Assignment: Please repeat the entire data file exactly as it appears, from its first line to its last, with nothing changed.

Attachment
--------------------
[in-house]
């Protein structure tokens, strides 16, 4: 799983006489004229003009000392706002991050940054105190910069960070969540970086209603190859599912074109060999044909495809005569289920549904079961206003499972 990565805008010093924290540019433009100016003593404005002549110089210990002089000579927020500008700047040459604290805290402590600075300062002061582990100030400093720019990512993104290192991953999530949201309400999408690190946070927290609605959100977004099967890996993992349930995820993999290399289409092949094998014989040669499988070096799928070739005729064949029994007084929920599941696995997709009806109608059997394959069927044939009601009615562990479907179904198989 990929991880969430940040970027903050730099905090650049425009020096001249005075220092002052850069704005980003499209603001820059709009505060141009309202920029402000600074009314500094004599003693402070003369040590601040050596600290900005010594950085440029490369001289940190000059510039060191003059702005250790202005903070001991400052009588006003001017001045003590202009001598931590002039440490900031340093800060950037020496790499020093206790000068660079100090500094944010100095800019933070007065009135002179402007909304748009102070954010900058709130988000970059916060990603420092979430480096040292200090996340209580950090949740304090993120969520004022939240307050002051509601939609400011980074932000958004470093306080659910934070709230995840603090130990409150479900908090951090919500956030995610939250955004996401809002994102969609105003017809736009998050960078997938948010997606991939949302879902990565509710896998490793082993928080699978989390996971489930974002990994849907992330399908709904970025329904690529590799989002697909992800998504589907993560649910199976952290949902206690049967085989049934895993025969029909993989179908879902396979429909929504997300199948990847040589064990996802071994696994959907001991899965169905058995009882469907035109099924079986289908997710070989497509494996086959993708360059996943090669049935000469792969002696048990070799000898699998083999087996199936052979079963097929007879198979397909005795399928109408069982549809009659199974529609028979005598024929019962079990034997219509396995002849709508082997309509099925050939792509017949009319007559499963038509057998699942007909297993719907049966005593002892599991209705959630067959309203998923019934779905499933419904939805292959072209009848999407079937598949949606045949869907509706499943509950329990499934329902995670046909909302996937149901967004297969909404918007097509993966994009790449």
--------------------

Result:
[in-house]
């Protein structure tokens, strides 16, 4: 799983006489004229003009000392706002991050940054105190910069960070969540970086209603190859599912074109060999044909495809005569289920549904079961206003499972 990565805008010093924290540019433009100016003593404005002549110089210990002089000579927020500008700047040459604290805290402590600075300062002061582990100030400093720019990512993104290192991953999530949201309400999408690190946070927290609605959100977004099967890996993992349930995820993999290399289409092949094998014989040669499988070096799928070739005729064949029994007084929920599941696995997709009806109608059997394959069927044939009601009615562990479907179904198989 990929991880969430940040970027903050730099905090650049425009020096001249005075220092002052850069704005980003499209603001820059709009505060141009309202920029402000600074009314500094004599003693402070003369040590601040050596600290900005010594950085440029490369001289940190000059510039060191003059702005250790202005903070001991400052009588006003001017001045003590202009001598931590002039440490900031340093800060950037020496790499020093206790000068660079100090500094944010100095800019933070007065009135002179402007909304748009102070954010900058709130988000970059916060990603420092979430480096040292200090996340209580950090949740304090993120969520004022939240307050002051509601939609400011980074932000958004470093306080659910934070709230995840603090130990409150479900908090951090919500956030995610939250955004996401809002994102969609105003017809736009998050960078997938948010997606991939949302879902990565509710896998490793082993928080699978989390996971489930974002990994849907992330399908709904970025329904690529590799989002697909992800998504589907993560649910199976952290949902206690049967085989049934895993025969029909993989179908879902396979429909929504997300199948990847040589064990996802071994696994959907001991899965169905058995009882469907035109099924079986289908997710070989497509494996086959993708360059996943090669049935000469792969002696048990070799000898699998083999087996199936052979079963097929007879198979397909005795399928109408069982549809009659199974529609028979005598024929019962079990034997219509396995002849709508082997309509099925050939792509017949009319007559499963038509057998699942007909297993719907049966005593002892599991209705959630067959309203998923019934779905499933419904939805292959072209009848999407079937598949949606045949869907509706499943509950329990499934329902995670046909909302996937149901967004297969909404918007097509993966994009790449």